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Human Services Re-brands Food Stamp Program

 

Human Services Re-brands Food Stamp Program
Joining a national movement to re-brand the Food Stamp program, the Department of Human Services (DHS) will rename the entitlement and refer to it as NJ SNAP, which stands for the Supplemental Nutrition Assistance Program. The new name represents the shift in purpose, technology and perception.
 
 
“We haven’t used food ‘stamps’ in New Jersey for more than a decade,” said DHS Commissioner Jennifer Velez. “New Jersey has been using an Electronic Benefits Transfer (EBT) card statewide since the year 2000, so the name was outdated and presented some stigma concerns for participating individuals and families.”

The federal Department of Agriculture, which oversees the program, changed the name from the Food Stamps Program to SNAP three years ago, but gave states the option to keep the Food Stamp name, change it to SNAP, or to make up their own name. New Jersey has joined twenty-five other states that have chosen to use the SNAP acronym.

“We didn’t want any confusion for our program recipients,” said Jeanette Page Hawkins, Director of DHS’ Division of Family Development, which administers NJ SNAP through the counties. “It made sense to adopt the federal name, which enables us to mirror their messaging and outreach.”
 Effective immediately, the state will begin using NJ SNAP, but during a short transition period will refer to the program as “NJ SNAP, formerly the Food Stamp program.” DHS will be distributing to the counties and other stakeholders the program’s new brochure and poster. The online application and general information about the program will be available at www.NJSNAP.org or www.njOneApp.org.  There will be no paid advertising campaign; the outreach will be done through government and community-based agencies.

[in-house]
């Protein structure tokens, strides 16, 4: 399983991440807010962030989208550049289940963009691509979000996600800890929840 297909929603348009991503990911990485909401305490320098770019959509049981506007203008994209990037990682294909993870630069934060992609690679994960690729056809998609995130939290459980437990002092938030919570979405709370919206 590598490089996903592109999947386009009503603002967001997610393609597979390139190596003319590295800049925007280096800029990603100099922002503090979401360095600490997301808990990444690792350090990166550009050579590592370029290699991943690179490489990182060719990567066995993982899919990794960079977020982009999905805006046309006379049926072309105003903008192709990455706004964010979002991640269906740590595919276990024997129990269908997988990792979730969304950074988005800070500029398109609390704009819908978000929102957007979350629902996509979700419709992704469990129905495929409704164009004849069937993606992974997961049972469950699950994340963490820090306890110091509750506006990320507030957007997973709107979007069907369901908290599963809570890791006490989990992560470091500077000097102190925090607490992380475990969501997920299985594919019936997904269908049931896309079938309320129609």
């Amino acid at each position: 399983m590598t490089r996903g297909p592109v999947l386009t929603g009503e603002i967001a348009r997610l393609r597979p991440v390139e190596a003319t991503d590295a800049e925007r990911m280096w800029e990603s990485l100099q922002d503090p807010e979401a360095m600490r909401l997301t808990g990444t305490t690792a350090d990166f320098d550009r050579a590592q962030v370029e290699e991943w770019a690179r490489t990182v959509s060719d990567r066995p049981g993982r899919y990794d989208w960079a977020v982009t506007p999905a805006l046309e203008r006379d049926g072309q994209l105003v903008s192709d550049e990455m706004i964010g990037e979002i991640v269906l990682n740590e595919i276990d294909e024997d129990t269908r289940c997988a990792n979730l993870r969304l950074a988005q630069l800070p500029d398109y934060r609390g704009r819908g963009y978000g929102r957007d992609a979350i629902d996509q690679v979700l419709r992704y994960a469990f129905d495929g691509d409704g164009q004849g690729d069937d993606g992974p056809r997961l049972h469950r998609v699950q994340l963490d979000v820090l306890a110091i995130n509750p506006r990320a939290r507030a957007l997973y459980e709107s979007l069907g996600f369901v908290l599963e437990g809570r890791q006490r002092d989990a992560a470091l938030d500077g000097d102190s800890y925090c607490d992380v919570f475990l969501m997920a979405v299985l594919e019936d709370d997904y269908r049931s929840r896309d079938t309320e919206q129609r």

Over the last two years there has been significant growth in the NJ SNAP caseload. In calendar year 2009, program participation increased by 23 percent; and in calendar year 2010, it increased the same - climbing to 351,193 households by December 2010.

With record numbers of applications, the state has initiated a number of efforts to improve customer service and to simplify the program to benefit applicants while reducing the workload on county SNAP staff. In addition, there is an outreach effort underway that focuses on seniors living on fixed incomes in need of food and nutrition support.

 
 
 
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